As sullen as darkness, as surly as wind,
it’s out there tonight, awake and hungry.
Maybe far off under desert stars,
some place where coyotes snarl over bones,
it stretches its limbs, yawns its cat mouth,
leaps from a rock and begins a long trek.
Maybe even as you read by lamplight,
its green eyes and perked ears search.
You’ll never see it until it sees you,
and when it sees you, you’ve seen it too late.
Across dusty gulches and stony arroyos,
it stalks with a muscular, padded tread.
Into the foothills and up rocky peaks,
the sure-footed bighorn scampering aside.
Over iced slopes and trout-rippled streams,
into pine forests and stubble fields
where yelping dogs bring out a half-dressed farmer
who levels his shotgun— nothing is there.
Into the suburbs and cities it strides,
into the scrap-yards and rubbish-strewn lanes.
A stirring of shadows? A tap at your window?
Probably only a moth at the screen.
Relax. A moth. Nothing to see.
Besides, when you see it…
from The Midwest Quarterly
Out of a gray depression of sky,
a cold rain falls. Stark, black branches
shake in rough wind. The birdbath is toppled,
the wood fence gapped. The garden,
the stonework in ruins. Meanwhile old friends,
like last year’s leaves, are scattered all over,
or under the earth. Above these floodwaters,
hunched on a limb, a crow now broods.
It’s been here before.It knows what to do.
All we know is to fasten our jackets
and bend like a branch to the buffeting wind,
grope like a root in the cold, wet ground.
from Atlanta Review
There’s no easy side road out of this longing,
this slow, seductive line-dance of desire
that snakes the four-lane commercial strip
on this warm, spring Saturday night.
So you’ll have to give in and just mosey on,
headlight to taillight, under the winking
come-to-me billboards and gleaming marquees
of Good Times, Great Food, Live Entertainment.
Two girls in tank tops above a convertible’s
backseat wave at traffic behind them.
Boys raise heads out of windows and hoot.
Engines rev and car horns blare.
As smells of barbecue mix with exhaust,
a prom party gathers before Bob’s Buffet.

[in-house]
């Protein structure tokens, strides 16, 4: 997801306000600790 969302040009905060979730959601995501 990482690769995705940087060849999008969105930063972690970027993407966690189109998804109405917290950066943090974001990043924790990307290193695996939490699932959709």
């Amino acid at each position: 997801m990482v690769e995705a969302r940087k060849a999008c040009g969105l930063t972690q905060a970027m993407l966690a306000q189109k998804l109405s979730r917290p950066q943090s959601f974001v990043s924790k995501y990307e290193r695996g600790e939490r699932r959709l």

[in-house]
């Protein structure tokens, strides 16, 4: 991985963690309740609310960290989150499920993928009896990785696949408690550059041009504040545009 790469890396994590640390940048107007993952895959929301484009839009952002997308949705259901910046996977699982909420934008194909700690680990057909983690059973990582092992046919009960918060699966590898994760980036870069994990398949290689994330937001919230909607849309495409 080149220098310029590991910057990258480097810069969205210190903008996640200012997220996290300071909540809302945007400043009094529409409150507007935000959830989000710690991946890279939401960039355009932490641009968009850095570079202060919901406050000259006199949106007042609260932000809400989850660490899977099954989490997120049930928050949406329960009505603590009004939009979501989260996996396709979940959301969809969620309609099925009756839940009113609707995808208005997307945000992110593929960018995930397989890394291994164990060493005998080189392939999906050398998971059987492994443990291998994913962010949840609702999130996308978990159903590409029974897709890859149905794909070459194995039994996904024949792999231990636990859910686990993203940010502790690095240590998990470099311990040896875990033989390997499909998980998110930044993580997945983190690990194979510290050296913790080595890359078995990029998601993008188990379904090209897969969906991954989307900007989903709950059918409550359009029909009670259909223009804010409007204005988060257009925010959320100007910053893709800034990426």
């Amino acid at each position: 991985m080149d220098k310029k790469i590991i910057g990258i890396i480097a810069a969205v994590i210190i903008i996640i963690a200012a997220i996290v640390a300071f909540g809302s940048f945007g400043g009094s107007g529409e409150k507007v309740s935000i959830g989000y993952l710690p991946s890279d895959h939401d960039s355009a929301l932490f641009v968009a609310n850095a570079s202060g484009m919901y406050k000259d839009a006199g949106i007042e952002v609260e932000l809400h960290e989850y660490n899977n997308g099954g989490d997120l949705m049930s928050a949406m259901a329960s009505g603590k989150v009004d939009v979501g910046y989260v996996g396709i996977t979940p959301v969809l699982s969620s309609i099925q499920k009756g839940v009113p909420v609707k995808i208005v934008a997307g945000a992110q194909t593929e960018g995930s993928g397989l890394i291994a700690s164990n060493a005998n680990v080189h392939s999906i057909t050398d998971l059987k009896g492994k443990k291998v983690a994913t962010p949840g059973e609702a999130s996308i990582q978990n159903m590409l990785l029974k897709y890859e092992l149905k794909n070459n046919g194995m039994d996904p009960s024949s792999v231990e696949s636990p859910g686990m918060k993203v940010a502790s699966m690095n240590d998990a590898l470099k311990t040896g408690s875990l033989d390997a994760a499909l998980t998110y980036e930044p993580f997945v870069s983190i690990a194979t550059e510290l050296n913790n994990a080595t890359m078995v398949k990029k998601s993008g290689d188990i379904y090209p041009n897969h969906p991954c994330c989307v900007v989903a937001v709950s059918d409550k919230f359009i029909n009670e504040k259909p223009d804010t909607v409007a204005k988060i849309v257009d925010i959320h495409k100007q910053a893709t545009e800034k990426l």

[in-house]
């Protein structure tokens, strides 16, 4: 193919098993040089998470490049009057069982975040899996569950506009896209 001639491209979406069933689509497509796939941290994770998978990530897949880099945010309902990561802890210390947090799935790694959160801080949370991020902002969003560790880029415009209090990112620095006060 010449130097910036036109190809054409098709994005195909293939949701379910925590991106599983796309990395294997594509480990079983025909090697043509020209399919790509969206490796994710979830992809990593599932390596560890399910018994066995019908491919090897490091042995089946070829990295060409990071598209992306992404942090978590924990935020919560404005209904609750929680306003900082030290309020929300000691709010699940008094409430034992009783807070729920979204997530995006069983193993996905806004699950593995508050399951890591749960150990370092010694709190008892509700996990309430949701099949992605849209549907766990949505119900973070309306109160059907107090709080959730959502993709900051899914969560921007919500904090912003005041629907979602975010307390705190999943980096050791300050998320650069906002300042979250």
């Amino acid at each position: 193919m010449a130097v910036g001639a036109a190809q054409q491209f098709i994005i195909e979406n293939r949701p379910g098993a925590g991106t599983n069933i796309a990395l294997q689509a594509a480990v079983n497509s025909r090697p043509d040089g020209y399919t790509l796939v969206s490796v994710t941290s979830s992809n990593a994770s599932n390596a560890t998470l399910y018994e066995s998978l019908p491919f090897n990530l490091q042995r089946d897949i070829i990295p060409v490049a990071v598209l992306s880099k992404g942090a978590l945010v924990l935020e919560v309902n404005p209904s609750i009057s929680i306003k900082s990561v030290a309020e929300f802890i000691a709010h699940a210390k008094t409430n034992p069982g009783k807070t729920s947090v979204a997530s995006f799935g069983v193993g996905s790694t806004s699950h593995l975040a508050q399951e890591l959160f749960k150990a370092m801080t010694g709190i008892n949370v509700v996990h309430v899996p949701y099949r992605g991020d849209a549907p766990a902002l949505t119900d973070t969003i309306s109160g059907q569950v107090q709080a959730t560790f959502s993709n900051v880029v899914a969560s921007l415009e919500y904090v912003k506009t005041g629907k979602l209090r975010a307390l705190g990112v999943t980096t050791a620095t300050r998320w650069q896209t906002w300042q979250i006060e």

Couples at outdoor tables lift drinks.
Rumbling motorcycles race between lanes.
Warm touch of April. Sweet breath of night.
Radios crooning, “I want… I need…”
Girls. Pawn. Jewelry. Spa & Nails. Drugs.
$10 a Month, No Commitment.
And, should you weasel your way through traffic
to lovers’ cars parked along dark, weedy lanes,
you may find you’re pinched by the bullfrog’s call
for a smile from the hazily gowned half-moon.
from The Comstock Review and Dark Leaves Strange Light
When, out of mist, those specters descend
to a bare-branched oak in your yard,
one casting a cold eye over you,
the other flexing its midnight feathers,
don’t ask what brought them, raucously croaking,
dropping long shadows on your roof and walk.
Don’t ask when they’ll go. Their ways
neither wind nor rain understands. But know
they will hunch there, hanging their sadness,
unfazed by your shouts, your hurling of stones,
and when at the hour of their choosing they rise,
they’ll ride off on unhurried wings.
from Open 24 Hours and Dark Leaves Strange Light
Here is your forest pool hung on the wall,
a portrait of you with adjustable pose,
the window on one room you never can enter
though one you are already in.
You consult it daily, religiously even,
standing within its gaze like a shadow,
the bedroom behind you now cast in front,
the light of the world bent backward.
It tells you your shirt and pants match today.
Your collar is crooked. Attractively roguish?
Your hair’s a mess. Pat it down there.
Is that just the light? New gray?
No matter how deeply you peer into it,
of itself it tells you nothing.
A perfect companion— honest but silent.
All its reflections will be about you,
beholding you not as you are, exactly,
but as an immortal might see you —
you as a phantom, a short-lived brightness,
a flicker, a flourish, a trick of the light.
from Open 24 Hours
Tom Raithel's poetry chapbook, Dark Leaves, Strange Light, is available through:
amazon.com (sold out)